In 2020, both climate and biodiversity will be addressed by a Conference of the Parties (COP). These two subjects are often addressed in silos, but are in fact inseparable: biodiversity has a leading role to play in mitigating climate change.
Ecosystems can generate one-third of the climate mitigation expected by 2030, according to a recent study by the International Union for Conservation of Nature (IUCN) with Oxford University. But how? Through “Nature-based solutions”, which rely on natural ecosystem functions and biodiversity, offering further proof that climate and biodiversity go hand in hand.
However, despite several events on biodiversity during COP25 in Madrid, in December 2019, “the subject remains in the background”, says Alexandra Deprez, a researcher at the Institut du Développement Durable et des Relations Internationales (IDDRI).
Biodiversity, a valuable source of solutions
The effectiveness of ecosystems in climate change mitigation is no new discovery. Oceans, forests and soil have been known for years to be natural carbon sinks. As Dorothée Herr, director of the IUCN Marine and Polar Program, reminds us, “30 million tons of CO2 are absorbed in the first hundred meters of sea and ocean surfaces, the equivalent of between one-quarter and one-third of emissions from human activities.”
In addition, coastal ecosystems like mangroves contribute to the climate change resilience of populations during extreme weather events. “Restoring the ecosystems we have degraded is beneficial for local communities, biodiversity, food security and adaptation to climate change,” she explains. Nature does not only offer solutions for the climate, it also provides ecosystem services that are vital for humanity: it is the prerequisite for our survival and development.
Positive but reversible climate impacts
The rapid decline of biodiversity caused by human activities affects its capacity to provide climate solutions. Ocean warming, acidification and deoxygenation minimizes their potential for carbon uptake. “Ecosystems cannot continue to absorb large quantities of CO2 if we continue to move towards drier conditions,” explains geophysicist Sonia Seneviratne.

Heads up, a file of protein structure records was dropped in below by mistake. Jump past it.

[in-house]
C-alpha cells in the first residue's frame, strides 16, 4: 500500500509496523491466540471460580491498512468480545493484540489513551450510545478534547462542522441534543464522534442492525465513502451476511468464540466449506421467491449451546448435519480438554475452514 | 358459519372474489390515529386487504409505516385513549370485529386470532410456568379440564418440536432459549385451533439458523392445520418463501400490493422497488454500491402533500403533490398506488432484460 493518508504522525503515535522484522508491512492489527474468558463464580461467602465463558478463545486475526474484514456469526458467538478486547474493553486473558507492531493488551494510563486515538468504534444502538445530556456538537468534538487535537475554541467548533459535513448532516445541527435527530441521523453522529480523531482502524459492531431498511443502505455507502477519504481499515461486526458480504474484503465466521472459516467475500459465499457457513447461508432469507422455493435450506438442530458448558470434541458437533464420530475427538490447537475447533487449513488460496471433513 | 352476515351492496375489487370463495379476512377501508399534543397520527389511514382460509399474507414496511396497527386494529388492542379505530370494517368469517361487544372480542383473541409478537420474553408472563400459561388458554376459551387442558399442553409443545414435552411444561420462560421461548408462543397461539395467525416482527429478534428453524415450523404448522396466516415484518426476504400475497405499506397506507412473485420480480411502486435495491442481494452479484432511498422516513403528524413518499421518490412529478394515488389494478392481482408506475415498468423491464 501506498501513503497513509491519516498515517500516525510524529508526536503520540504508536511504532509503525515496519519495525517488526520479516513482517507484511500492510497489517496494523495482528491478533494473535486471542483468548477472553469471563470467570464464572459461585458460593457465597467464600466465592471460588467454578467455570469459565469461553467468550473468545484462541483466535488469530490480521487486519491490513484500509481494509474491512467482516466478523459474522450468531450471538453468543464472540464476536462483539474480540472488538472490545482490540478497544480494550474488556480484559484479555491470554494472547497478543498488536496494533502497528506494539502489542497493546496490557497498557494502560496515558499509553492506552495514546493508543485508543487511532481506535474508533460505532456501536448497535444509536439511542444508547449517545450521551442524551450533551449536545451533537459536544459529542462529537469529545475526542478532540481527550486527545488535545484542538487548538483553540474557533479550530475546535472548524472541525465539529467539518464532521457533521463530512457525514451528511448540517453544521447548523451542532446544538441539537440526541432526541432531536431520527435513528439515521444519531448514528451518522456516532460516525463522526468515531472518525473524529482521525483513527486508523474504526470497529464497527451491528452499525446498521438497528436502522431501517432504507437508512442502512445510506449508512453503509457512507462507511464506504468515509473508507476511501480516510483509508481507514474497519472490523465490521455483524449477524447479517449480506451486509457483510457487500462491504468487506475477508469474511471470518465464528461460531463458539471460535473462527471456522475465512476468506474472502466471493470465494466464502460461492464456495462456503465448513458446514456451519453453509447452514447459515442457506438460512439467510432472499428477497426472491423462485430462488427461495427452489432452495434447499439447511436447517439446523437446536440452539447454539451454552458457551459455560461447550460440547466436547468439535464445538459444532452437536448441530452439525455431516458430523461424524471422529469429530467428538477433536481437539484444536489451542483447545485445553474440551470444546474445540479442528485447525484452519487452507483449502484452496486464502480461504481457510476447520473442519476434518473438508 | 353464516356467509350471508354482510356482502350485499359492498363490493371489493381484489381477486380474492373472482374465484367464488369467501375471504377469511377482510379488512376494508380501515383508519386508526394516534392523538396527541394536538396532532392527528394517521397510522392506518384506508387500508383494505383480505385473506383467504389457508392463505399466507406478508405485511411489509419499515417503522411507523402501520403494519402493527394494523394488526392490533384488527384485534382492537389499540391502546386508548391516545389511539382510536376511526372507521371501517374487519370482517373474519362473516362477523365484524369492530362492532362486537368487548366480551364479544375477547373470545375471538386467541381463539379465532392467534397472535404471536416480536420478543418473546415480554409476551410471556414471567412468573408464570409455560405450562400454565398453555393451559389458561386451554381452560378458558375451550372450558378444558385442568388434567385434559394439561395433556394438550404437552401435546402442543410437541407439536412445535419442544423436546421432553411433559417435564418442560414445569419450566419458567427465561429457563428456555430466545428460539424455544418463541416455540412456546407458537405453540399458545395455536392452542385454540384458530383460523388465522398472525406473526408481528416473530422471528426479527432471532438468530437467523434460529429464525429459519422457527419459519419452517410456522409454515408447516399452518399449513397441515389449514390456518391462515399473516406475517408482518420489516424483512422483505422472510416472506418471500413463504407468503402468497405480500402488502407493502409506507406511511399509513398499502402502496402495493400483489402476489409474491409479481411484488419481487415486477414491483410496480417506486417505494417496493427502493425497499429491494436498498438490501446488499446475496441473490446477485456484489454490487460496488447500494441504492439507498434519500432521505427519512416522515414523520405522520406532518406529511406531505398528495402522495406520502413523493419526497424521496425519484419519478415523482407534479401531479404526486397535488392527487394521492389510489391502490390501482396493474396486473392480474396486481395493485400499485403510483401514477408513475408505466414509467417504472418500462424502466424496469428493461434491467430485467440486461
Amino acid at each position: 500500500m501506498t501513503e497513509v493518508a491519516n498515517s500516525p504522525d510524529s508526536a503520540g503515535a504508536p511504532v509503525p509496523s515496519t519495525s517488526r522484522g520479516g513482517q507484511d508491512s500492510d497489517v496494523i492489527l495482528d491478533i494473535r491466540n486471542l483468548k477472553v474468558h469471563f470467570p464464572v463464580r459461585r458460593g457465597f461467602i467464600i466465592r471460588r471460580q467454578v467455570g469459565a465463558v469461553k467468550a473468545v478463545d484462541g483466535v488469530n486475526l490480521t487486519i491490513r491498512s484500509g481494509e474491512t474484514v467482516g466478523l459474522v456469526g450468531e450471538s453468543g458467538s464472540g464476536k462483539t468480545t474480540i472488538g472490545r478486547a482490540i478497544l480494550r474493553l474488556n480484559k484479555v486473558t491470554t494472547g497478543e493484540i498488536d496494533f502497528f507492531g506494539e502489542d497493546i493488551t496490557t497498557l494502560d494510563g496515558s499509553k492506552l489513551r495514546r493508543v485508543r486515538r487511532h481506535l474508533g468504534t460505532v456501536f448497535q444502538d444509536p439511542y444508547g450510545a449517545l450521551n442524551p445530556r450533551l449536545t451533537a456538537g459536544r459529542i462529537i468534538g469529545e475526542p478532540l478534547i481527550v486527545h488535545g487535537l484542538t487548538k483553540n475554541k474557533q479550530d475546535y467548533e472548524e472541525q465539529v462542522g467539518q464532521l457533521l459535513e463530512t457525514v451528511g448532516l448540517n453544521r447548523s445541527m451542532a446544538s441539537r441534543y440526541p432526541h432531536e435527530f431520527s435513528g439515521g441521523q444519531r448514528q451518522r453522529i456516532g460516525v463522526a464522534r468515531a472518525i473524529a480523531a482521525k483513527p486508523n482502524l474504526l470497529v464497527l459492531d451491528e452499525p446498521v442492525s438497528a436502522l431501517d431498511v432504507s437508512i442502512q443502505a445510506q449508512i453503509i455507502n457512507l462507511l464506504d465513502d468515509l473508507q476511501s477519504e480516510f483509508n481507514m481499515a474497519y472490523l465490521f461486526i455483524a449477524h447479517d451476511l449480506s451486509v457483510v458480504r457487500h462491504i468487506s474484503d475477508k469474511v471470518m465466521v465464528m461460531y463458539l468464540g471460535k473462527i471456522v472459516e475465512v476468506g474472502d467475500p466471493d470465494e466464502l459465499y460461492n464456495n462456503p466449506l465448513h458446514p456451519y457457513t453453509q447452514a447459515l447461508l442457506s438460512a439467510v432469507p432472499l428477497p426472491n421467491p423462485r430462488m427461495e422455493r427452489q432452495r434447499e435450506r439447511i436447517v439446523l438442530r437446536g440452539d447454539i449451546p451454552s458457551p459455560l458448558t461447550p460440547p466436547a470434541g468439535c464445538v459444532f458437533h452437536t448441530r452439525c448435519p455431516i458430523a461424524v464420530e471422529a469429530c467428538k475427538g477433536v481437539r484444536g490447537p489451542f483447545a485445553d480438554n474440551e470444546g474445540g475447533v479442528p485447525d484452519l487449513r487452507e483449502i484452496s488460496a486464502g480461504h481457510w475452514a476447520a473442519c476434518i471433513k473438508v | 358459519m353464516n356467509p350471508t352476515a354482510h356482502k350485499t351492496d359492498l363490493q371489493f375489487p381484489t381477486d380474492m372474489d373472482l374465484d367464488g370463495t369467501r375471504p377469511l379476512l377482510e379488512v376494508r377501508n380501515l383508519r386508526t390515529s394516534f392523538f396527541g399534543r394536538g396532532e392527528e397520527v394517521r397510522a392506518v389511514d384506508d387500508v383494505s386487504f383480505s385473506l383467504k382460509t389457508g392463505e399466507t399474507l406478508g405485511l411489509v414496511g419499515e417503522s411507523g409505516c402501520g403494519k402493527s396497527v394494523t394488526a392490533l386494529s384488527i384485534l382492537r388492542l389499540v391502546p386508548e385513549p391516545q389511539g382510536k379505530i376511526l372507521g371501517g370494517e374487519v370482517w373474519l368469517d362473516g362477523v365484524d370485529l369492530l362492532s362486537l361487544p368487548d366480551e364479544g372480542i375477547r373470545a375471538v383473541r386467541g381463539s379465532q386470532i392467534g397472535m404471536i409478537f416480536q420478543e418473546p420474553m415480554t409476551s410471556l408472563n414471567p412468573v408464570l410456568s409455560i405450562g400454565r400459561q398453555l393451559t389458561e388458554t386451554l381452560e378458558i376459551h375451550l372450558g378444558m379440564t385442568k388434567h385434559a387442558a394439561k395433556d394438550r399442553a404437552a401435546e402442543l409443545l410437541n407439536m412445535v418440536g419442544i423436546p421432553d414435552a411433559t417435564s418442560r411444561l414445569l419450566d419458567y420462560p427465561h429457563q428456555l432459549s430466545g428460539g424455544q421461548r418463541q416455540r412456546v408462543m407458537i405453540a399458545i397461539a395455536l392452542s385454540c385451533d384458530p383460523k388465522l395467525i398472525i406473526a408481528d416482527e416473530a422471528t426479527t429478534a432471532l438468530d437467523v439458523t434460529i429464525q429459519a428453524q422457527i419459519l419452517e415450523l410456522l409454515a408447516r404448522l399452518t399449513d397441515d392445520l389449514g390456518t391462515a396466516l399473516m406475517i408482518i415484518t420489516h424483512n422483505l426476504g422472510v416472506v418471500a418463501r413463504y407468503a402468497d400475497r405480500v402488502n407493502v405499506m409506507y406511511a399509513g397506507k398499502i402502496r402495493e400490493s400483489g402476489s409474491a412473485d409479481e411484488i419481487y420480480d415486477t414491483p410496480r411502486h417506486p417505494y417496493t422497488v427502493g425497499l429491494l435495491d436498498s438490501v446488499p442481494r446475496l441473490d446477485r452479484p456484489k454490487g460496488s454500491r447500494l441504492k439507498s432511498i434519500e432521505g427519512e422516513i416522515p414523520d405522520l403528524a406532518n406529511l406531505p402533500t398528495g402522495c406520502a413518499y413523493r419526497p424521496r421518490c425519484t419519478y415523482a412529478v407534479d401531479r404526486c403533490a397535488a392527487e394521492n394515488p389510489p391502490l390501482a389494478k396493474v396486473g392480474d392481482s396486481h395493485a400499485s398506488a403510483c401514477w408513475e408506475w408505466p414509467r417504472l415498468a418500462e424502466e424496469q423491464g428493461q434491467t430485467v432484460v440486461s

Ecosystem collapse even makes their mitigation effects reversible, which accelerates climate change: nearly 20% of greenhouse gas emissions are directly linked to deforestation. When trees are cut down, they no longer produce oxygen and release the carbon they stored. On the other hand, when they are truly protected, degraded ecosystems can be quickly replenished: the Belize Barrier Reef was removed from the UNESCO List of World Heritage in Danger on 26 June 2018 after the government implemented significant protective measures, including a moratorium on oil exploration.
Nature-based solutions: effective but underused tools
Several of the countries that signed the Paris Agreement, such as India, Argentina and Nigeria, are already implementing nature-based solutions through restoration and conservation projects and the sustainable management of ecosystems. However, few have set specific objectives or defined indicators for measuring the impacts. According to Sébastien Moncorps, Director of the French Committee of the IUCN, States must “integrate nature-based solutions with quantified targets: protected and restored surfaces, and amount of CO2 stored.”
According to the IUCN, only 20% of national contributions related to forests have established objectives. Among States with coastal ecosystems, less than one in five integrate them into their climate change mitigation measures and many marine areas listed as protected do not in fact enjoy any genuine protection. IUCN is therefore calling for the protection of 30% of land and sea areas by 2030. Only 15% of land area is currently protected, and 8% of marine surface, with divergent surveillance requirements and management policies.
Making biodiversity conservation a driving force for development
According to the French Facility for Global Environment, integrating local communities in the implementation of nature-based solutions and conservation activities is an effective way to combine conservation and development. This approach, in stark contrast to conservation practices based on law enforcement, is the first step towards the paradigm shift called for by John Goedschalk, Executive Director of Conservation international in Suriname: “In the current paradigm, resources are being destroyed for economic development. We need to switch paradigms. 30 hectares of a healthy intact forest are way more valuable than a few kilograms of gold.”